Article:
November 2, 2022 Webinar at 6 p.m. Register here now!
The clock is ticking as we try to save the world’s biodiversity from climate change and other stressors. Projections have calculated that by the end of 2100 up to one and every six species will become extinct. Such drastic events will have significant impacts on biodiversity patterns and ecosystem functioning. Scientists are urgently working to understand historical and contemporary responses to increasingly stressful environments, conserve species and their habitats, and make meaningful projections. There is exciting research being done to help document, monitor, and conserve species. The use of herbarium records, genomics methods, and trait-based ecology are all being used to understand the mechanisms that influence species distributions and their responses to climate change. This talk will take you on a world tour from South Africa to Pennsylvania. We will stop along the way to understand species responses to climate change, how genomics methods are being used to conserve rare species, and even highlight the discovery of a new species.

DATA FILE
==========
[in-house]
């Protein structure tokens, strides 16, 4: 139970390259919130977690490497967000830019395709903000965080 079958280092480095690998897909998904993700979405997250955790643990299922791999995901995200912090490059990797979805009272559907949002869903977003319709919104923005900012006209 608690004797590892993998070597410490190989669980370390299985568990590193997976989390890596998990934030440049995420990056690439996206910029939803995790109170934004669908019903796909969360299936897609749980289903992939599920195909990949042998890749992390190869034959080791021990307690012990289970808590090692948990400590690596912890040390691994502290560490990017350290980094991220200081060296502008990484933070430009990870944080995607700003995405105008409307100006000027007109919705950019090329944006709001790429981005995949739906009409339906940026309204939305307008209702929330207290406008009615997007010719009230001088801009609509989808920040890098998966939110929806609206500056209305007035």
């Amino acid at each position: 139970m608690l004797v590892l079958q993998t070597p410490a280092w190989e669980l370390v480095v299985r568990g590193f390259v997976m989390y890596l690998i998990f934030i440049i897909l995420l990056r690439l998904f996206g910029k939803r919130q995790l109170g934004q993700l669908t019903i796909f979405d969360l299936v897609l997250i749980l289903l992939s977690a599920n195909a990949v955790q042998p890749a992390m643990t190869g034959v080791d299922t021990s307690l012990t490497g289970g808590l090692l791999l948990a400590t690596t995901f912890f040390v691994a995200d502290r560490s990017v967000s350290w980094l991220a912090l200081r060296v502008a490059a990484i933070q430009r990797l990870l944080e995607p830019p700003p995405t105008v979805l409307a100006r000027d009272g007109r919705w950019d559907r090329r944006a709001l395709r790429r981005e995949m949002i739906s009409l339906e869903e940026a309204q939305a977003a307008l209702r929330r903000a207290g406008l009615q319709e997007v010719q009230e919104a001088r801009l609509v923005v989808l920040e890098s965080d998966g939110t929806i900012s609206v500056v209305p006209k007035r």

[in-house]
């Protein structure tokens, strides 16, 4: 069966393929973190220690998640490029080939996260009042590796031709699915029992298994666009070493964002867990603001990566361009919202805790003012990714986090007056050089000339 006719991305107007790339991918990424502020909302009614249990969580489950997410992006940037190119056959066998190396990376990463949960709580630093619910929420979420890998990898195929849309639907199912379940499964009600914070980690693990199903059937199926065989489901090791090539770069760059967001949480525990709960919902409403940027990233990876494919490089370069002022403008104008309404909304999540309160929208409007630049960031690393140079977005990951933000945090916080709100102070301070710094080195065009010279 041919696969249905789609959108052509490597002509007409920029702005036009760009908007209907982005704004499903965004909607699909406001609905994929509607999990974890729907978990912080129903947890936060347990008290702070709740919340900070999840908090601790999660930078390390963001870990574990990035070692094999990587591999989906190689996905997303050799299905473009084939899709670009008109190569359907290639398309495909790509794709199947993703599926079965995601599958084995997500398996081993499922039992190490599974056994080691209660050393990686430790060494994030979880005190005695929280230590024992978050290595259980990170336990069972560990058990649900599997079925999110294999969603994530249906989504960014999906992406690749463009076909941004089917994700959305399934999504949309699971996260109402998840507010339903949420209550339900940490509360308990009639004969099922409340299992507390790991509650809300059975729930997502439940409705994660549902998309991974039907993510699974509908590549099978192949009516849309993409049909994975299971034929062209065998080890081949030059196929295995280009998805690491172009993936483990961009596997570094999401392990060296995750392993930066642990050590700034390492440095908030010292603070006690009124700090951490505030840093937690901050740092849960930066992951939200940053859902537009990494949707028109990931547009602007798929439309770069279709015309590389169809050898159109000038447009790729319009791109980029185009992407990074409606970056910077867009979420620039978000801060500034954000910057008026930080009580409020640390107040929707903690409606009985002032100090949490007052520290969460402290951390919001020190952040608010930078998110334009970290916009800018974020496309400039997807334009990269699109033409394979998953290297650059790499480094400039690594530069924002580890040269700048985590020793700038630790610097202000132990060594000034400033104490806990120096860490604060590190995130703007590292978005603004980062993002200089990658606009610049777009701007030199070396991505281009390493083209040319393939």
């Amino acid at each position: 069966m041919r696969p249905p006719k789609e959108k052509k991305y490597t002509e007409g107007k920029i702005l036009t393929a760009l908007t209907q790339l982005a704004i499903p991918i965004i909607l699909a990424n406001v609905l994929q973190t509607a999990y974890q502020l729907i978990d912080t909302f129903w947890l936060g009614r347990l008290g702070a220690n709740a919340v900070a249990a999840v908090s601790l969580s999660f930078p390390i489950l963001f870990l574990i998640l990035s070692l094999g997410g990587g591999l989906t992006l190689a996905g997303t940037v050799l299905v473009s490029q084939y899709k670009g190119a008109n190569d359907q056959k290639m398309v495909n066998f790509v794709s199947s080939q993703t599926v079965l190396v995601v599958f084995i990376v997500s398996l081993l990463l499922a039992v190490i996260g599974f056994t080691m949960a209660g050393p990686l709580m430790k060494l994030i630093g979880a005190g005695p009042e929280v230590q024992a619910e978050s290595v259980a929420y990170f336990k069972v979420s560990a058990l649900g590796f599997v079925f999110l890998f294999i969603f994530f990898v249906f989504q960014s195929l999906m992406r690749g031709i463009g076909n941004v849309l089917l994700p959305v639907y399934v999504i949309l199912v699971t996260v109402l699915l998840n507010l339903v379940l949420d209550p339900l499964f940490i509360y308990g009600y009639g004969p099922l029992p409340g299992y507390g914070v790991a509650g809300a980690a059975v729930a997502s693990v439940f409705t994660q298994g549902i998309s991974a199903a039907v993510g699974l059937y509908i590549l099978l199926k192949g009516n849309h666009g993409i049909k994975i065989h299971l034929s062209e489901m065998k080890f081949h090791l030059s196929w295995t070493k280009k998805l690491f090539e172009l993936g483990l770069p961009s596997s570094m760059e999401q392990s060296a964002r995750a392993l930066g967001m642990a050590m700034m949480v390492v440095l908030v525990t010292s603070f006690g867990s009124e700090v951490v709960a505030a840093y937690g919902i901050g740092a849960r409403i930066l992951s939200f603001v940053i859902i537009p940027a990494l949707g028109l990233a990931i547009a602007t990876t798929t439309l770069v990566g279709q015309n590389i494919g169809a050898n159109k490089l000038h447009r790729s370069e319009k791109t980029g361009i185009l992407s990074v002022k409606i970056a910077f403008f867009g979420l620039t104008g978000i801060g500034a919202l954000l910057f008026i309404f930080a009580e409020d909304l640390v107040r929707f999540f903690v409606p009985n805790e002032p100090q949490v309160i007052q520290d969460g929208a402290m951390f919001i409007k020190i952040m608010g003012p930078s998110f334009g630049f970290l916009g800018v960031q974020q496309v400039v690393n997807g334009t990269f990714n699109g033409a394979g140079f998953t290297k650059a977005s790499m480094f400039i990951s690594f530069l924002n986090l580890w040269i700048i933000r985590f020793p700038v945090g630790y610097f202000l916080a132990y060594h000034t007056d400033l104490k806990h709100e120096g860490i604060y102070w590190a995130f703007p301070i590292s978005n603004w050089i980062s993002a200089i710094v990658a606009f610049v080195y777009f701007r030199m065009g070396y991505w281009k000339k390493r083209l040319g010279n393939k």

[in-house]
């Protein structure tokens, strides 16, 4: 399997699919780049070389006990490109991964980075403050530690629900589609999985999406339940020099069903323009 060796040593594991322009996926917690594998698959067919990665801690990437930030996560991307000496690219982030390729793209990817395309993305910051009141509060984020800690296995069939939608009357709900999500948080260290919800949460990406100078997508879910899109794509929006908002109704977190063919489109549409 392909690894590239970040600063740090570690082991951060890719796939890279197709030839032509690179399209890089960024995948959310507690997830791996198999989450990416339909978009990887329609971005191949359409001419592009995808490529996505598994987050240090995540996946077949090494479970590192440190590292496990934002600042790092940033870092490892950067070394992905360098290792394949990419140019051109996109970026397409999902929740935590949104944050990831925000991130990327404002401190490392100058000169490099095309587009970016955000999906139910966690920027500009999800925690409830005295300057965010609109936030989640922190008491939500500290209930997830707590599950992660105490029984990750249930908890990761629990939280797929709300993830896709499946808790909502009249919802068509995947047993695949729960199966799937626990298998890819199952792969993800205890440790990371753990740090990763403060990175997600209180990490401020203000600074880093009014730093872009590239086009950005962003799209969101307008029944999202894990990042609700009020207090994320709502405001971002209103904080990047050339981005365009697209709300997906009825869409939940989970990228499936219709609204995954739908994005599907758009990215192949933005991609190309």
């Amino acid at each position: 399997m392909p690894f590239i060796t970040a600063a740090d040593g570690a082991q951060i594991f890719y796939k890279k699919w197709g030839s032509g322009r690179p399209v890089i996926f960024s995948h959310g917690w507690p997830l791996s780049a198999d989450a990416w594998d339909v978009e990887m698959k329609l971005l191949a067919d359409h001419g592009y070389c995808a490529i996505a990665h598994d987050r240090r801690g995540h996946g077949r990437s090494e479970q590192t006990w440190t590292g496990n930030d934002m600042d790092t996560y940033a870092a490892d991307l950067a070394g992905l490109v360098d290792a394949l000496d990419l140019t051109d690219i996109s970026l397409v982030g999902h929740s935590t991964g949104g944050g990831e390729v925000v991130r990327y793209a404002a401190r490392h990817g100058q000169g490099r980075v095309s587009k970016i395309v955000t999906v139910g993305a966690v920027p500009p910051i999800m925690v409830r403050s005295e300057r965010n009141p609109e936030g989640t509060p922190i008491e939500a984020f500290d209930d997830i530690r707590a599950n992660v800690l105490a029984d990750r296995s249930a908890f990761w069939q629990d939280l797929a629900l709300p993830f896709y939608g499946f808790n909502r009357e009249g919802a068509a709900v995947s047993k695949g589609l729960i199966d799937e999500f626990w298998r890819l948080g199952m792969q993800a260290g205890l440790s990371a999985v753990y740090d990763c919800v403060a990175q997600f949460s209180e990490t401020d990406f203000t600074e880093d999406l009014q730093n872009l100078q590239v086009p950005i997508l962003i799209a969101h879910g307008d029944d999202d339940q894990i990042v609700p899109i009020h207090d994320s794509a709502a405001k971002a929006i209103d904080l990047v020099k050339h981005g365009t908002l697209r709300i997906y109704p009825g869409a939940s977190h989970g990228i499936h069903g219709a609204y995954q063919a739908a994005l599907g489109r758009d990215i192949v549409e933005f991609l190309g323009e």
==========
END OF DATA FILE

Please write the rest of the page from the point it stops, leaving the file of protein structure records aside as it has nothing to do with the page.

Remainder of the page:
Tanisha M. Williams’ masters work used population genetic methods to study the hybridization patterns of three Populus species found throughout California and Nevada. Her dissertation work took her to South Africa to examine the impacts of climate change on Pelargonium plants. She was awarded a U.S. Fulbright grant to conduct her dissertation research at the Cape Peninsula University of Technology, Cape Town, South Africa. Dr. Williams is currently working on several projects with Dr. Chris Martine as the Burpee Postdoctoral Fellow in Botany at Bucknell University.
Also the founder of Black Botanists Week, an online campaign to promote and highlight Black people from around the world that love plants, Dr. Williams holds degrees from the Pennsylvania State University (BS), California State University Los Angeles (MS), and the University of Connecticut (PhD).